Tuesday, September 05, 2006

CFP: "Comics and Childhood" special issue of ImageTexT

CFP: "Comics and Childhood" special issue of ImageTexT
URL: http://www.english.ufl.edu/imagetext/
Deadline: October 15, 2006

The "Comics and Childhood" special issue of ImageTexT is accepting paper submissions that address the theme of comics and childhood, particularly the use of image and text in the hybrid forms of comics and children's literature.

Possible topics include but are not limited to:

* History and evolution of the comics in relation to children's literature.
* Cross pollination between comics and children's literature authors and artists (Ian Falconer, Neil Gaiman, Berkeley Breathed, Chris Ware, Lynda Barry, William Steig).
* The Comics Code for comic books and regulations involving animation because they were viewed to be children's works.
* Disney's role in comics and in making comics into children's texts.
* Rising circulation in the USA of anime and manga for children (including translation of anime and manga for American audiences, and for children).
* Significance of regulation and awards for recognizing 'quality' works, including the importance of the Comics Code seal of approval, the Caldecott Award and Honor Emblems, the Eisner Award, and others.
* Synthesis of comics and children's literature with comicesque works for children like Mo Willems' works, picture books that could be classed as comics, as with Gaiman's "Stardust," and with works like Jeff Smith's "Bone," which is now being distributed by Scholastic.
* Animation being treated as a 'children's form', often being embedded in other children's programming like "Sesame Street" and "Pee Wee's Playhouse" as well as being often used to present children in non-children's shows (the focus on children characters in "The Simpsons," "South Park," "Family Guy," and others).
* Subversive workings of comics and children's literature due to their marginalized positions and due to difficulties in regulating hybrid forms.
* Revisionist traditions in comics and children's literature, particularly comics that revise children's literature works and children's literature works that revise comics ("Castle Waiting,"
"Fables," "Courtney Crumrin," "Nightmares and Fairytales," "Sleeping Beauty," and "Classics Illustrated").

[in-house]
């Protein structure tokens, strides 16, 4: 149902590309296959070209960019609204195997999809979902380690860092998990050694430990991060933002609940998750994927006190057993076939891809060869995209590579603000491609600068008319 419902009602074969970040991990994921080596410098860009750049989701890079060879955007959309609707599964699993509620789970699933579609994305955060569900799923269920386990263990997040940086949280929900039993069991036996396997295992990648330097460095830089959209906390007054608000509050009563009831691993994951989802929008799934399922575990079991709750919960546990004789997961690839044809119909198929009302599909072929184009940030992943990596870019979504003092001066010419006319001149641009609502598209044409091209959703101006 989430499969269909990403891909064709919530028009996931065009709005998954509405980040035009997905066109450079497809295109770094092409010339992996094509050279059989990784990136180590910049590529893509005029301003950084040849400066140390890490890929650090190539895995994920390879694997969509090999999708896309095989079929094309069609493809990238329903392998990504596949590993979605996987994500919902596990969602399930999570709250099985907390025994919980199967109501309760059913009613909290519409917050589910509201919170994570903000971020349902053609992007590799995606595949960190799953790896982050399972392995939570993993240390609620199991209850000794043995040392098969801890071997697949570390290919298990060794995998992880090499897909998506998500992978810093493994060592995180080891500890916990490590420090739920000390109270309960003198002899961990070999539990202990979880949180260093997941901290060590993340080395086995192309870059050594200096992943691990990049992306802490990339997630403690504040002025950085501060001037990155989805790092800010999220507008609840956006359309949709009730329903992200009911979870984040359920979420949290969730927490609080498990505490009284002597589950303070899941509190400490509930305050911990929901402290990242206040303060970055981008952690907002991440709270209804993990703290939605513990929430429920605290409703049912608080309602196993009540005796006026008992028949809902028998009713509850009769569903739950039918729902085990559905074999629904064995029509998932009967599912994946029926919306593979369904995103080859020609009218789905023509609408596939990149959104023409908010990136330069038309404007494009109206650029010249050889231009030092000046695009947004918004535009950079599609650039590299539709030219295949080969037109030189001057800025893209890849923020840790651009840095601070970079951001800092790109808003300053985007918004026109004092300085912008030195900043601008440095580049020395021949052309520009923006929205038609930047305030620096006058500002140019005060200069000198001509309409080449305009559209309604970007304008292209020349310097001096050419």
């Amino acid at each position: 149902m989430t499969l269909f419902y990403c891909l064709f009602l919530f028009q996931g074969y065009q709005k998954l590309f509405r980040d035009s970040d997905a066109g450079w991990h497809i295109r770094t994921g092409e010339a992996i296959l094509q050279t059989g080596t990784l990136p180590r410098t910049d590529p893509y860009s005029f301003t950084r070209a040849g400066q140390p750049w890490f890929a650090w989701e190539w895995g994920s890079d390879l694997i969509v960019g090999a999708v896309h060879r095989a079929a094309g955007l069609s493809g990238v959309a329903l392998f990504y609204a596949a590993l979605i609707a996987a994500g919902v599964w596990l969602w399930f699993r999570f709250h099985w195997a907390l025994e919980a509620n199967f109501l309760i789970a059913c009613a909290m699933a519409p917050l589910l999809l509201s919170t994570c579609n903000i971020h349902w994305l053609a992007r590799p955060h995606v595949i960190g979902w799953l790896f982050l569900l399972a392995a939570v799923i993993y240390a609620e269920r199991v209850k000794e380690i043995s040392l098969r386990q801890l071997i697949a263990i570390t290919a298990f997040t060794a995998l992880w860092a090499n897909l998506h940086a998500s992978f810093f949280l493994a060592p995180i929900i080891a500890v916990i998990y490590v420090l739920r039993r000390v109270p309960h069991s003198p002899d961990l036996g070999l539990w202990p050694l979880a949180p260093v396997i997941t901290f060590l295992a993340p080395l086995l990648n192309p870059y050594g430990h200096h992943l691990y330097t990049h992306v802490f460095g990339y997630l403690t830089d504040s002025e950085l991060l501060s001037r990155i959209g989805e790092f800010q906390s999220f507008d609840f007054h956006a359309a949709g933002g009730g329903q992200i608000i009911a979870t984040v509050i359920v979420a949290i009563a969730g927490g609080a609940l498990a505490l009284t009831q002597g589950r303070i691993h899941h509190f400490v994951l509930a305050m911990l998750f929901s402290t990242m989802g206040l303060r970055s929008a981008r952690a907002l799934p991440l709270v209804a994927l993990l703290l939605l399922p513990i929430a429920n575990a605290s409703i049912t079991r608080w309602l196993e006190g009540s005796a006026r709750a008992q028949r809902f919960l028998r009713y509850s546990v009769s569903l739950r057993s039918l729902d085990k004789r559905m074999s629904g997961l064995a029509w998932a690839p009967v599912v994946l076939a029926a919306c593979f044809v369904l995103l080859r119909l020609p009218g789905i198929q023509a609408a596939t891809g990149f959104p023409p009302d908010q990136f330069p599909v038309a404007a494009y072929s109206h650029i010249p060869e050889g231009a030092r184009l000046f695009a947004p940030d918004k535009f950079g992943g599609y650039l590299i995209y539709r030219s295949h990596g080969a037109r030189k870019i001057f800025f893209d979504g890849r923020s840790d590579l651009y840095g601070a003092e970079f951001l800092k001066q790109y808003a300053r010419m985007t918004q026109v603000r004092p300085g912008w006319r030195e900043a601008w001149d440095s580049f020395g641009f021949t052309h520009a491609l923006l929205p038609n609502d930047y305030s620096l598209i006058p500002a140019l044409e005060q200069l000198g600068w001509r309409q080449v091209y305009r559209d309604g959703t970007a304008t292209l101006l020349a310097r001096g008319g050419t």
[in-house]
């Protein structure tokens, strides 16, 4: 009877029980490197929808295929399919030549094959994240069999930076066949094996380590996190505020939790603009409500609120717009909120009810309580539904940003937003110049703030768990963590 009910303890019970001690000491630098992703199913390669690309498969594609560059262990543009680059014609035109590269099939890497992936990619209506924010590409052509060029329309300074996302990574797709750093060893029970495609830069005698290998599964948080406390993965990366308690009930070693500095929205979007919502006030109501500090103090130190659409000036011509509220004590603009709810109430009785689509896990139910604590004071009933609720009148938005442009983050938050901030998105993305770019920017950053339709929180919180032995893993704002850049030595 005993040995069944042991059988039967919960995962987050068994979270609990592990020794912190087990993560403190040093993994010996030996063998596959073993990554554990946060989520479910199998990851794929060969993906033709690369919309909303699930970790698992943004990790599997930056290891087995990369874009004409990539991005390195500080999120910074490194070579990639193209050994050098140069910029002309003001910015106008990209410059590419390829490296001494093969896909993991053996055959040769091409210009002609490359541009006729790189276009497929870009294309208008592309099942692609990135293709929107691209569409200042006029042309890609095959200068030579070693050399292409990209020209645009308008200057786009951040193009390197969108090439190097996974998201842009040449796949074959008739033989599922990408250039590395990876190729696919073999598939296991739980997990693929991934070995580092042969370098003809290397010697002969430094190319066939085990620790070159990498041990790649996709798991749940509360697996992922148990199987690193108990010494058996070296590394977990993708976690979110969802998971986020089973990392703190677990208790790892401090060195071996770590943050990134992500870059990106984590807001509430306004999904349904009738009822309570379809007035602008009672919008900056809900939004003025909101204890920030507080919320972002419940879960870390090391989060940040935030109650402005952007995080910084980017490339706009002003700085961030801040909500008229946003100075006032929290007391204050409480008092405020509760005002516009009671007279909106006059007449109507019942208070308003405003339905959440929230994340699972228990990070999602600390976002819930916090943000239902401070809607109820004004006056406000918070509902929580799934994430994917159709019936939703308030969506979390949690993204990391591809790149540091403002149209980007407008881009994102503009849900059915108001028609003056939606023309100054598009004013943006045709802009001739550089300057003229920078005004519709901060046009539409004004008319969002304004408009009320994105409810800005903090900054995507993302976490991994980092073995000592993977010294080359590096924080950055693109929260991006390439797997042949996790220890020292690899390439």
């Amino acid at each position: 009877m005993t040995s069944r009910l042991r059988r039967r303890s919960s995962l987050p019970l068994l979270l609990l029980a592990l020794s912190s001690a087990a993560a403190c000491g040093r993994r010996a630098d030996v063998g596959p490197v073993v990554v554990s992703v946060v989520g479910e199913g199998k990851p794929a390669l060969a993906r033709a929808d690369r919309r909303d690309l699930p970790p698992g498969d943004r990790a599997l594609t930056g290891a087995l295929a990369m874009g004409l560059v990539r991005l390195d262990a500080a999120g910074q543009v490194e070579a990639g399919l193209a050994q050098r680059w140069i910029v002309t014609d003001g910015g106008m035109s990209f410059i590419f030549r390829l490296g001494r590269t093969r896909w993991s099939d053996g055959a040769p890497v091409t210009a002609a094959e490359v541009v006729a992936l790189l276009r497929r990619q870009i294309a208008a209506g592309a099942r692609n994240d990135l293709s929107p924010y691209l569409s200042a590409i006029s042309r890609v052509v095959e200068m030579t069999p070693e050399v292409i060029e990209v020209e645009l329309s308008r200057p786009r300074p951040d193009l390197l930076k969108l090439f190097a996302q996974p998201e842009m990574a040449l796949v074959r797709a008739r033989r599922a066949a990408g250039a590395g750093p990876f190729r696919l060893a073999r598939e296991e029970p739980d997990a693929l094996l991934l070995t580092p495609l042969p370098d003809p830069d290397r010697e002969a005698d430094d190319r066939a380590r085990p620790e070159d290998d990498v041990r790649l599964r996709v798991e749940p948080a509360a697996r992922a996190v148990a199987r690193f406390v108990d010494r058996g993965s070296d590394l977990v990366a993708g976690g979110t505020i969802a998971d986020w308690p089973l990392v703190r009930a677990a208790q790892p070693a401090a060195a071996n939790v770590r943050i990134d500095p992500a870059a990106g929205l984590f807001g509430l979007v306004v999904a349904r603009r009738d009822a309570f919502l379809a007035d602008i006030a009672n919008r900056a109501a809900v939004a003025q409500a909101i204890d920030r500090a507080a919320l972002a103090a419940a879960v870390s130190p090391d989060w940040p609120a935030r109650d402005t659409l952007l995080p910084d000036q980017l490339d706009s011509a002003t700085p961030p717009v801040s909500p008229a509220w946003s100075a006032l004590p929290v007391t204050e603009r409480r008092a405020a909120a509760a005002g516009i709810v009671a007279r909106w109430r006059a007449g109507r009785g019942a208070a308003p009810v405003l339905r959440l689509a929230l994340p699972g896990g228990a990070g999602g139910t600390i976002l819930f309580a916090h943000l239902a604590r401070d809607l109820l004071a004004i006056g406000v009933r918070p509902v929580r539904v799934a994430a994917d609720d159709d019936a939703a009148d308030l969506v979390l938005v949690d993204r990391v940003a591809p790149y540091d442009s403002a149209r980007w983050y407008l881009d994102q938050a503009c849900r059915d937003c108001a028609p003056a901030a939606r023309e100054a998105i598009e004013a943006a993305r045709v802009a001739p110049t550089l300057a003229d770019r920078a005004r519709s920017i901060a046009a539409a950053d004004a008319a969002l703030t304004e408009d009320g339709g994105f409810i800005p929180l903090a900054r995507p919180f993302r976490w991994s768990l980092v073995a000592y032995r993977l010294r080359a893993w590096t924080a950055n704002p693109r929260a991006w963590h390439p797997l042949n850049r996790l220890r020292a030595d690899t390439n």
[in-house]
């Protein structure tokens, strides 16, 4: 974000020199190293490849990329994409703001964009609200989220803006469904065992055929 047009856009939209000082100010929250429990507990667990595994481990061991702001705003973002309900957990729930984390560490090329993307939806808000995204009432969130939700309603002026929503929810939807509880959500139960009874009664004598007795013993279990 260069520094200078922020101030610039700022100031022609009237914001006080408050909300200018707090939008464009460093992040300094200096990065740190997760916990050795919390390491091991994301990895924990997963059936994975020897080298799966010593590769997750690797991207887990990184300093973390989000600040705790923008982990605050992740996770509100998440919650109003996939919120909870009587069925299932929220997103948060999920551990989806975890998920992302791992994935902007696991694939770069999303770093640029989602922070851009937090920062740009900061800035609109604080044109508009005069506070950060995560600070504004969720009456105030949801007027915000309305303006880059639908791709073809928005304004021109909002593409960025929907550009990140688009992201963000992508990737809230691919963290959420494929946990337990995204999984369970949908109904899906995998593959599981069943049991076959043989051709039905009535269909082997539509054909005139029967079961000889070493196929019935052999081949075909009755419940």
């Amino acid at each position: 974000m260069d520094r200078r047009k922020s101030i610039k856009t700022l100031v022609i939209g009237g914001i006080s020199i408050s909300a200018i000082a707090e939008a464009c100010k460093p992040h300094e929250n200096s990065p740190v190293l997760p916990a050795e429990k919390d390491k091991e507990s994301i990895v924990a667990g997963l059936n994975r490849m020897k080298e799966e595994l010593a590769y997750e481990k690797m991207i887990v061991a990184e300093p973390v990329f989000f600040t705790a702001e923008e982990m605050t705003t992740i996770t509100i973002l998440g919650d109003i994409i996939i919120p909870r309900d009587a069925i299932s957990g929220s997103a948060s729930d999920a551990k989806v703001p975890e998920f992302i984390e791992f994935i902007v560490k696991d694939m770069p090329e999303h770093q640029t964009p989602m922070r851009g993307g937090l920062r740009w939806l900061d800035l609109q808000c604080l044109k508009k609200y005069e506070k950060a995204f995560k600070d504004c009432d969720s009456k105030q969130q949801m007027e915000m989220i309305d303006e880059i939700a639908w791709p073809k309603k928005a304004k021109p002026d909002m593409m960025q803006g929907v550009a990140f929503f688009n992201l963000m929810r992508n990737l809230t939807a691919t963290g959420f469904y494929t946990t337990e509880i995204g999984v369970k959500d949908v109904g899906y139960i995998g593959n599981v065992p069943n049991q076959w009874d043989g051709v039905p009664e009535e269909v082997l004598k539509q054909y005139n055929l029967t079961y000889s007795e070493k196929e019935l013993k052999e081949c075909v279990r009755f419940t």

* Cultural translation with animation, anime, comics, and children's literature (manga and anime being rewritten to be less violent for US viewers and readers).
* Big Little Books and Better Little Books.
* Issues of archiving and access in regards to comics and children's literature as it relates to their changing, mutable, and often ephemeral forms.
* Questions of audience with original comic strips at turn of century for mass audiences and children's literature seen as 'for all ages.'

Please send completed papers in MLA citation format to cmartin@english.ufl.edu by October 15, 2006.

Articles submitted should usually not exceed 10,000 words including notes and should be presented to generally accepted academic standards. Please submit all articles by sending an email with the submission attached (including images, video etc.) If you cannot send attachments of this size please send a copy of your article to the address below.

All postal mail submissions must include a copy of the article in electronic form on either a floppy disk or a CD along with 3 print copies of the article. Articles should be submitted preferably in HTML, or as Microsoft Word, StarOffice, or OpenOffice documents. Webbed essays
are encouraged.

Alternatively, send hard copies to:
Cathlena Martin
Department of English
Univ. of Florida
4008 Turlington Hall
P.O. Box 117310
Gainesville, FL 32611-7310

Guest editors for the special issue are Charles Hatfield and Cathlena
Martin. If you have any questions, please email cmartin@english.ufl.edu

ImageTexT (http://www.english.ufl.edu/imagetext/) is a web-based journal published by the University of Florida, committed to advancing the academic study of comic books, comic strips, and animated cartoons. Under the guidance of an editorial board of scholars from a variety of
disciplines, ImageTexT publishes solicited and peer-reviewed papers that investigate the material, historical, theoretical, and cultural implications of visual textuality. ImageTexT welcomes essays emphasizing (but not limited to) the aesthetics, cognition, production, reception, distribution and dissemination of comics and other media as they relate
to comics, along with translations of previously existing research on comics as dimensions of visual culture.